The document operations your business relies on can always be improved; in this blog post, we’ll take a look at some of the best ways of going about this improvement process.
Benefits You Can Consider
Recently, International Data Corporation (IDC)1 released a report explaining how leaders can justify the investment in digital transformation, specifically with regards to document operations. IDC noted that workflow automation and optimisation were some of the most effective ways of doing so.
“The opportunity to digitise, automate, and optimise document-intensive workflows is an area that is frequently overlooked by business leaders but is one that can provide both tactical and strategic advantages for organisations,” said Holly Muscolino, a VP at IDC.
So where are the best areas to get started?
The sheer amount of information businesses deal with continues to grow, with no sign of slowing down in the immediate future. What’s more, this information manifests in both paper and digital systems, which in turn means it can be difficult to effectively manage it.
Staff spend countless hours sorting through information from these channels, reducing productivity and efficiency within the business.
One effective method of automation is with what’s known as a job flow sheet using a multifunction device. If you need to create a report on a regular basis, for example, then you can create a job flow sheet that allows you to automatically process and deliver the document.
“We now have the ability to use machines to support and augment people to help them realise their potential, not have them bogged down in paperwork and systems data entry,” Gartner distinguished analyst Janelle Hill explained 2.
Modern, more capable devices
A multifunction device from Fuji Xerox Australia, one that’s designed to improve productivity and business operations, can easily handle heavy workloads and tight printing deadlines. What’s more, they’re easily configured for different industry and market requirements, and have the capability to embed in improved document processes and operations.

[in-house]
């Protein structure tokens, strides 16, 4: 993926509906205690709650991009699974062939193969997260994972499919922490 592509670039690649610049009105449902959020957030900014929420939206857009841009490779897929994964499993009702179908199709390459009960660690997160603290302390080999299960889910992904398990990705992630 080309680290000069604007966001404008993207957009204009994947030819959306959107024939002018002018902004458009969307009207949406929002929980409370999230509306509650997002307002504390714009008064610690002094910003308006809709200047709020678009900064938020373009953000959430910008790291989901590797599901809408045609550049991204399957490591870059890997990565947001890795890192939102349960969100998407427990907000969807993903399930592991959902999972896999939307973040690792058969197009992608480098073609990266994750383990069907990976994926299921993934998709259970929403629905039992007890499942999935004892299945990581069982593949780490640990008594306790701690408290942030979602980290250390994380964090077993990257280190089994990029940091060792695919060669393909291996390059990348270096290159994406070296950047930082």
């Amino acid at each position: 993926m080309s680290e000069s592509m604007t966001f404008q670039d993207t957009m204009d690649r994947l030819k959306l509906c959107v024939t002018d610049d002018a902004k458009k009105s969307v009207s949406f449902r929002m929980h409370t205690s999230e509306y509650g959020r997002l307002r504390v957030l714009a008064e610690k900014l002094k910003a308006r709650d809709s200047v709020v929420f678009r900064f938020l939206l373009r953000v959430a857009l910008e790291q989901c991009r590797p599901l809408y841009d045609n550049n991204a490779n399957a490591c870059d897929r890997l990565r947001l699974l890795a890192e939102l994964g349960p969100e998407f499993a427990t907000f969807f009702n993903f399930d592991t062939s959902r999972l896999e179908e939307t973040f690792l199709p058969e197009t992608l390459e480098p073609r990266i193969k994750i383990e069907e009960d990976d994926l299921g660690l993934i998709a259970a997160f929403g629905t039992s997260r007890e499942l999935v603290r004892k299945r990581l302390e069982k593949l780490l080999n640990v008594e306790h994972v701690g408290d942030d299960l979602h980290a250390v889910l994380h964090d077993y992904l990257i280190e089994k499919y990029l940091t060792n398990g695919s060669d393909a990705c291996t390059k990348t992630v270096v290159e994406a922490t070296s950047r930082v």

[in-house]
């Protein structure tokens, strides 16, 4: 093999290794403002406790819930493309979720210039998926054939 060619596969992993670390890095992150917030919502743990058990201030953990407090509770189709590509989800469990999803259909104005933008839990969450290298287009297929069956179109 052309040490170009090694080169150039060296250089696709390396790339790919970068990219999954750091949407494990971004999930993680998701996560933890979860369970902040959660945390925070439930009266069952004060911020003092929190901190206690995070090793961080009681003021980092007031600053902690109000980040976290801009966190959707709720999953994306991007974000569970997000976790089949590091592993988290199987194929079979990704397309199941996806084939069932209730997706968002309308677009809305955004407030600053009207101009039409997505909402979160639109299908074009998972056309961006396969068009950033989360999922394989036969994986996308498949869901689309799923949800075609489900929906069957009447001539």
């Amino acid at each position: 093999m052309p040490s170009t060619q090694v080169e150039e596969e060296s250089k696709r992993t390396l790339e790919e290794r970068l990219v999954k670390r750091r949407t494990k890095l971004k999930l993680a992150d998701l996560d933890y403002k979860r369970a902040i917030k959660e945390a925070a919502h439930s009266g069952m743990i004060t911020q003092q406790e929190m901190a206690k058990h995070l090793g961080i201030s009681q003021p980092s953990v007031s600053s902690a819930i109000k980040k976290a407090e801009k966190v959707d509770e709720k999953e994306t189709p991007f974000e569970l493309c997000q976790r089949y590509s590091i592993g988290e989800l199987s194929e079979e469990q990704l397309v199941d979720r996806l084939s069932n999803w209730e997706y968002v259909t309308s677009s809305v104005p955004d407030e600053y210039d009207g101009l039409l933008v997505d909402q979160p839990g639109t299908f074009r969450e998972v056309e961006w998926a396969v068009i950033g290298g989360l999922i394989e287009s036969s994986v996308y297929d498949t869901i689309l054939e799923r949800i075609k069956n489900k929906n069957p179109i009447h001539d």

New multifunction devices can also bring enhancements to printing and scanning. With many new devices, you’re able to scan and email a file directly from the device. What’s more, you can use ID tags to maintain security, releasing documents only when the card is presented.
With the volume of information that businesses can use and rely on continuing to grow, much of it in unstructured formats, there’s a real need to deal with the complexity and management of data before it can evolve into a significant business problem.
Staff will have to spend countless hours sifting through paper documents to find the information they require and there is also the security risk of when paper documents containing sensitive information go missing.
Converting paper files into digital alternatives is the most effective solution. This means that from the moment a paper document enters the business, it’s converted into a digital file using a multifunction device. Then, staff can use this document and store it securely for when it’s needed in the future, whether on a cloud storage system or on the local business network.
It’s easy to see why digitisation is that much more effective than more traditional forms of storing documents.
“Converting paper documents into an electronic form unlocks the true value of the information in scanned documents. Prior to the advent of scanning, the hidden ‘jewels’ of critical company information were often underutilised or overlooked because the information was difficult to find or use in paper form,” a study from IDC3 noted.